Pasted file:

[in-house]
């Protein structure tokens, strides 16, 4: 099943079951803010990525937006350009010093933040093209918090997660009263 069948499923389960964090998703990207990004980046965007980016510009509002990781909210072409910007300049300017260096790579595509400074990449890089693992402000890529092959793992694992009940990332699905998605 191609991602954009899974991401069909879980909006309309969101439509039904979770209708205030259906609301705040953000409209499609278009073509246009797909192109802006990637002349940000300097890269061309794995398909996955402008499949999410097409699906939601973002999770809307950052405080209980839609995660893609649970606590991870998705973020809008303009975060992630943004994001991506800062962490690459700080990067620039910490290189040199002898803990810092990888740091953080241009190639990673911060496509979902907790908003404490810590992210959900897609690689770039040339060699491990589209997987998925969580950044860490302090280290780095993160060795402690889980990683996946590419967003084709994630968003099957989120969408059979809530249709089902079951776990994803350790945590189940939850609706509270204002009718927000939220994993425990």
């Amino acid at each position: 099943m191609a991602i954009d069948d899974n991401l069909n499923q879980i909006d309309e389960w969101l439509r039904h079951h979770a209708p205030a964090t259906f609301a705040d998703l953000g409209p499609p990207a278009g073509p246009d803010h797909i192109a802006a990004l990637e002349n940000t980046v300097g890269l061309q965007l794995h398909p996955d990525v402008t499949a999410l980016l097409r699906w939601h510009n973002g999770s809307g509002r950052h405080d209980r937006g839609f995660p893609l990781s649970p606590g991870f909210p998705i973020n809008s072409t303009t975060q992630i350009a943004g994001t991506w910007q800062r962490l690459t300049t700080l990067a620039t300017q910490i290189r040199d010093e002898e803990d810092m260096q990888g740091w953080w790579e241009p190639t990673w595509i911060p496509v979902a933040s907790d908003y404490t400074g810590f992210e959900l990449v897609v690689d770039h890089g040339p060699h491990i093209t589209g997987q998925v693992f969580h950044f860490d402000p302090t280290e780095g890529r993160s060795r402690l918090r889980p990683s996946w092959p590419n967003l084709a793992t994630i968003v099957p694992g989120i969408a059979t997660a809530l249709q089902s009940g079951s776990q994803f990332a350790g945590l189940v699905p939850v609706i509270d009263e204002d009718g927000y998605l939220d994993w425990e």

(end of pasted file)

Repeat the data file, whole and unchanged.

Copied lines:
[in-house]
């Protein structure tokens, strides 16, 4: 099943079951803010990525937006350009010093933040093209918090997660009263 069948499923389960964090998703990207990004980046965007980016510009509002990781909210072409910007300049300017260096790579595509400074990449890089693992402000890529092959793992694992009940990332699905998605 191609991602954009899974991401069909879980909006309309969101439509039904979770209708205030259906609301705040953000409209499609278009073509246009797909192109802006990637002349940000300097890269061309794995398909996955402008499949999410097409699906939601973002999770809307950052405080209980839609995660893609649970606590991870998705973020809008303009975060992630943004994001991506800062962490690459700080990067620039910490290189040199002898803990810092990888740091953080241009190639990673911060496509979902907790908003404490810590992210959900897609690689770039040339060699491990589209997987998925969580950044860490302090280290780095993160060795402690889980990683996946590419967003084709994630968003099957989120969408059979809530249709089902079951776990994803350790945590189940939850609706509270204002009718927000939220994993425990």
């Amino acid at each position: 099943m191609a991602i954009d069948d899974n991401l069909n499923q879980i909006d309309e389960w969101l439509r039904h079951h979770a209708p205030a964090t259906f609301a705040d998703l953000g409209p499609p990207a278009g073509p246009d803010h797909i192109a802006a990004l990637e002349n940000t980046v300097g890269l061309q965007l794995h398909p996955d990525v402008t499949a999410l980016l097409r699906w939601h510009n973002g999770s809307g509002r950052h405080d209980r937006g839609f995660p893609l990781s649970p606590g991870f909210p998705i973020n809008s072409t303009t975060q992630i350009a943004g994001t991506w910007q800062r962490l690459t300049t700080l990067a620039t300017q910490i290189r040199d010093e002898e803990d810092m260096q990888g740091w953080w790579e241009p190639t990673w595509i911060p496509v979902a933040s907790d908003y404490t400074g810590f992210e959900l990449v897609v690689d770039h890089g040339p060699h491990i093209t589209g997987q998925v693992f969580h950044f860490d402000p302090t280290e780095g890529r993160s060795r402690l918090r889980p990683s996946w092959p590419n967003l084709a793992t994630i968003v099957p694992g989120i969408a059979t997660a809530l249709q089902s009940g079951s776990q994803f990332a350790g945590l189940v699905p939850v609706i509270d009263e204002d009718g927000y998605l939220d994993w425990e």